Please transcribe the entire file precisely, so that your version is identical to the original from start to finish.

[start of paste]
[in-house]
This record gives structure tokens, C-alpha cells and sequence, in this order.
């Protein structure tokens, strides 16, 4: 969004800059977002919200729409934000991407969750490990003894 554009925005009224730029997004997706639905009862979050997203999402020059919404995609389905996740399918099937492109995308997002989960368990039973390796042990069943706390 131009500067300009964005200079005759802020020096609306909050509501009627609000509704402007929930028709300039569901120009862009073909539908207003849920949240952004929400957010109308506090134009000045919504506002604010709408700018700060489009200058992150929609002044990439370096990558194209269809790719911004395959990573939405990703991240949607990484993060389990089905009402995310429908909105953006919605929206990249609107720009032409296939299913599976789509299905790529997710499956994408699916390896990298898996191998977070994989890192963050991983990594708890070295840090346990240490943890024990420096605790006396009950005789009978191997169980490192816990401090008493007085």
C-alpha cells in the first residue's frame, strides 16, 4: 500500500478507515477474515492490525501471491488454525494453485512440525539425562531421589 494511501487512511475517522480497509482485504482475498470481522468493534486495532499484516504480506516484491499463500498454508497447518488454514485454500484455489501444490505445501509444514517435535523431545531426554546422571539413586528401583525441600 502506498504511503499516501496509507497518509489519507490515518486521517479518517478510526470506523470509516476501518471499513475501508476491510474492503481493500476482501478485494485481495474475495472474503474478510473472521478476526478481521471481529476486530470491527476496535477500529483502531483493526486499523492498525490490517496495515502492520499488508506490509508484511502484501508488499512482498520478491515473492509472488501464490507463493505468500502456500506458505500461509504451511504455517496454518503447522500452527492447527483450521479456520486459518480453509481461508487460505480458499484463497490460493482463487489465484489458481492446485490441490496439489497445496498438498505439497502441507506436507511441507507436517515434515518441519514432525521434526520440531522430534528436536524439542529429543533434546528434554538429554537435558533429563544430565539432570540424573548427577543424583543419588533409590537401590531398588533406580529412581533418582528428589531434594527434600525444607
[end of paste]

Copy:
[in-house]
This record gives structure tokens, C-alpha cells and sequence, in this order.
């Protein structure tokens, strides 16, 4: 969004800059977002919200729409934000991407969750490990003894 554009925005009224730029997004997706639905009862979050997203999402020059919404995609389905996740399918099937492109995308997002989960368990039973390796042990069943706390 131009500067300009964005200079005759802020020096609306909050509501009627609000509704402007929930028709300039569901120009862009073909539908207003849920949240952004929400957010109308506090134009000045919504506002604010709408700018700060489009200058992150929609002044990439370096990558194209269809790719911004395959990573939405990703991240949607990484993060389990089905009402995310429908909105953006919605929206990249609107720009032409296939299913599976789509299905790529997710499956994408699916390896990298898996191998977070994989890192963050991983990594708890070295840090346990240490943890024990420096605790006396009950005789009978191997169980490192816990401090008493007085």
C-alpha cells in the first residue's frame, strides 16, 4: 500500500478507515477474515492490525501471491488454525494453485512440525539425562531421589 494511501487512511475517522480497509482485504482475498470481522468493534486495532499484516504480506516484491499463500498454508497447518488454514485454500484455489501444490505445501509444514517435535523431545531426554546422571539413586528401583525441600 502506498504511503499516501496509507497518509489519507490515518486521517479518517478510526470506523470509516476501518471499513475501508476491510474492503481493500476482501478485494485481495474475495472474503474478510473472521478476526478481521471481529476486530470491527476496535477500529483502531483493526486499523492498525490490517496495515502492520499488508506490509508484511502484501508488499512482498520478491515473492509472488501464490507463493505468500502456500506458505500461509504451511504455517496454518503447522500452527492447527483450521479456520486459518480453509481461508487460505480458499484463497490460493482463487489465484489458481492446485490441490496439489497445496498438498505439497502441507506436507511441507507436517515434515518441519514432525521434526520440531522430534528436536524439542529429543533434546528434554538429554537435558533429563544430565539432570540424573548427577543424583543419588533409590537401590531398588533406580529412581533418582528428589531434594527434600525444607